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New home, old security concerns

All too often people get shortchanged on home security when purchasing a new home. So what should you as a new home buyer be looking for before making life’s largest purchase?

You can start by checking to see if your new home has an alarm system. If it does, make sure you walk around the home and see how many motion detectors it has and where they’re positioned.

Often new home builders cut costs by cutting coverage. This is a mistake that could result in extra losses to the new home buyer.

Check to see if motion detectors have been installed in the garage. Also make sure all garage windows have alarm contacts.

Look for an extra keypad in the garage. This will allow you to arm and disarm your garage without having to set your inside alarm system.

Make sure all exterior doors have alarm contacts on them. This includes the door entry from the attached garage to the home. Builders often skip this door because they feel it’s of no importance.

Walk up stairs and make sure contacts are installed on all exterior doors and windows. Often these areas are skipped because of the cost involved. But the truth is, it doesn’t cost much to include these windows in the initial installation.

As a matter of fact, many burglars prefer to break into the second-floor windows because they often find them unarmed.

Sadly some builders try to cut costs and either skip the alarm system or install a prewired system, which means you get the wiring but no hardware.

Security control panels, keypads, motion detectors, sirens, glass break sensors and power supplies are a few examples of items you won’t receive with a prewire.

A prewire is done before the drywall is applied, making it an inexpensive installation for builders but a somewhat appealing feature for the new homeowners because it keeps after-market installation costs down.

If you purchase a home without an alarm system prewire, more than likely the alarm installer will use wireless hardware to avoid expensive wire fishing costs.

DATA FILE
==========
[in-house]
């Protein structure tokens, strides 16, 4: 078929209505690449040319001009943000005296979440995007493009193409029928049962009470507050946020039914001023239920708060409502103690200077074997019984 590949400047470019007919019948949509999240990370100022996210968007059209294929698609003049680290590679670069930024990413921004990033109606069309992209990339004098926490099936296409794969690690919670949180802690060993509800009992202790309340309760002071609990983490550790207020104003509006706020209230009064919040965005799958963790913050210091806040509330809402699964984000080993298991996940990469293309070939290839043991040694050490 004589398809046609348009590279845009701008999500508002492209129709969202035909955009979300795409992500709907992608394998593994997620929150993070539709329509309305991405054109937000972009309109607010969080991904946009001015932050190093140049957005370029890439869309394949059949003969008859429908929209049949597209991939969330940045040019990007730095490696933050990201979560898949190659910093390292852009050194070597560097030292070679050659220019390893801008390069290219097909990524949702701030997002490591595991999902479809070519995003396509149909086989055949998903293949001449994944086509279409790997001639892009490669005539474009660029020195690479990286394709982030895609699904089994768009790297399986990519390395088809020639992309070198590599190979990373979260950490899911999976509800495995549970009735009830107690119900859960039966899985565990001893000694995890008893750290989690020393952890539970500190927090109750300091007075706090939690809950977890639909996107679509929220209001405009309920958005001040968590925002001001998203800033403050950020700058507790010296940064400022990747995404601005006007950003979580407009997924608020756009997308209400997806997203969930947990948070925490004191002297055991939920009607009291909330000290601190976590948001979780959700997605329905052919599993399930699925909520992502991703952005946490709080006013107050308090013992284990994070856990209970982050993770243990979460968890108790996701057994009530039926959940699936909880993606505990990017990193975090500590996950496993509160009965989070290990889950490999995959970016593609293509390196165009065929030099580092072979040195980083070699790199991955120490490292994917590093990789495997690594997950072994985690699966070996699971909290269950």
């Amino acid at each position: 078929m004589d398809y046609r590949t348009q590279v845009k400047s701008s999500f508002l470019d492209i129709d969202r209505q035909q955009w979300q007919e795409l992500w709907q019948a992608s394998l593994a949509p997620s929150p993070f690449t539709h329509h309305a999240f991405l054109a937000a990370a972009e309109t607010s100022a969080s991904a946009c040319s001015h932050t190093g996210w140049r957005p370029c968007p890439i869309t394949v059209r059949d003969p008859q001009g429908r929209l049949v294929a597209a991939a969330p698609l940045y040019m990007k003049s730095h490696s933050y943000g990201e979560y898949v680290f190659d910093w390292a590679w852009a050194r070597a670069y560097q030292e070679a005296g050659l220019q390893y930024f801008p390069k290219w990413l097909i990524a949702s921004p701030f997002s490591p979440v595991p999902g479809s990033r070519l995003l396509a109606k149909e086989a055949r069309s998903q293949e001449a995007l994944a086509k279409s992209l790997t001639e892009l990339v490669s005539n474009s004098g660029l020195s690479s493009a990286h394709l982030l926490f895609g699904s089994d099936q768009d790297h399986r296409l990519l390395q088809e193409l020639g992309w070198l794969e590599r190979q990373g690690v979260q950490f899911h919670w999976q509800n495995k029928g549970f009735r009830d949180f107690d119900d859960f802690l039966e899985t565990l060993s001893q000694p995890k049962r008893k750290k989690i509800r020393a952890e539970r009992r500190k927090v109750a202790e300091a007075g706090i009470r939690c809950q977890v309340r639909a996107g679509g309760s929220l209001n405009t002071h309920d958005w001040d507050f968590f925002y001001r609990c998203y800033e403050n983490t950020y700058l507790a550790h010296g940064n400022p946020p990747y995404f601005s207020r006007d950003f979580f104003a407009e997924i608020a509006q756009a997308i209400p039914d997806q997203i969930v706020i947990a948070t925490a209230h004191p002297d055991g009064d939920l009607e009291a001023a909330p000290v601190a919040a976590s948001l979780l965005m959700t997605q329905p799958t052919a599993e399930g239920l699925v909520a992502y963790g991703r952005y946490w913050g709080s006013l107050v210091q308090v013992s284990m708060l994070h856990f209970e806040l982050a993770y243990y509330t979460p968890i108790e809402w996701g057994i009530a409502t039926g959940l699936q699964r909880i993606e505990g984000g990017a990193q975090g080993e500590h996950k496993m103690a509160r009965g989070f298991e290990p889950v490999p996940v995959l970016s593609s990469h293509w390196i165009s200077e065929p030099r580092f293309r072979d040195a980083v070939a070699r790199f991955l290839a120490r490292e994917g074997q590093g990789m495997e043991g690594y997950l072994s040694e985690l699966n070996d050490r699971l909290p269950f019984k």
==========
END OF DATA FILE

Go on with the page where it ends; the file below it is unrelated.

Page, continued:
Check the lock hardware. Unfortunately many new homes are built with inexpensive deadbolts and door knobs.

So how can you tell if the door hardware is inferior? Here’s a tip: If you turn the doorknob (located below the deadbolt) and it feels cheap, chances are the deadbolt is a lower quality product as well.

Check the home for exterior lighting. Many new homes have poor lighting on the exterior of the home. If you’re getting serious about the purchase of a new home, make sure you have your realtor walk you through it after dark. This way you can check the exterior lighting and make sure there aren’t any dark areas to give hiding spots for the bad guys.

Often new homeowners move into their new abode only to find certain window or patio door locks aren’t latching properly, so don’t forget to check all locks to make sure they are functioning correctly.

New homeowners will change or reinforce the deadbolt side of the door, but forget about the next weakest link — the hinge side.

Make sure the hinges have at least two three-inch screws that go directly into the door frame to give support to the door in the event of an attempted kick-in.

Don’t forget to check out the top and bottom of your home. Some burglars are experts at finding unusual ways to enter a home.

If the home has a crawl space, make sure you go under the house and look for obvious openings that might aid in a break-in.  The same for the attic. Make sure you climb into the attic and check for easy access openings that might have been overlooked by your builder.

Are you ready to update your home’s security? Take a look at eieihome’s directory of Home Security Professionals.

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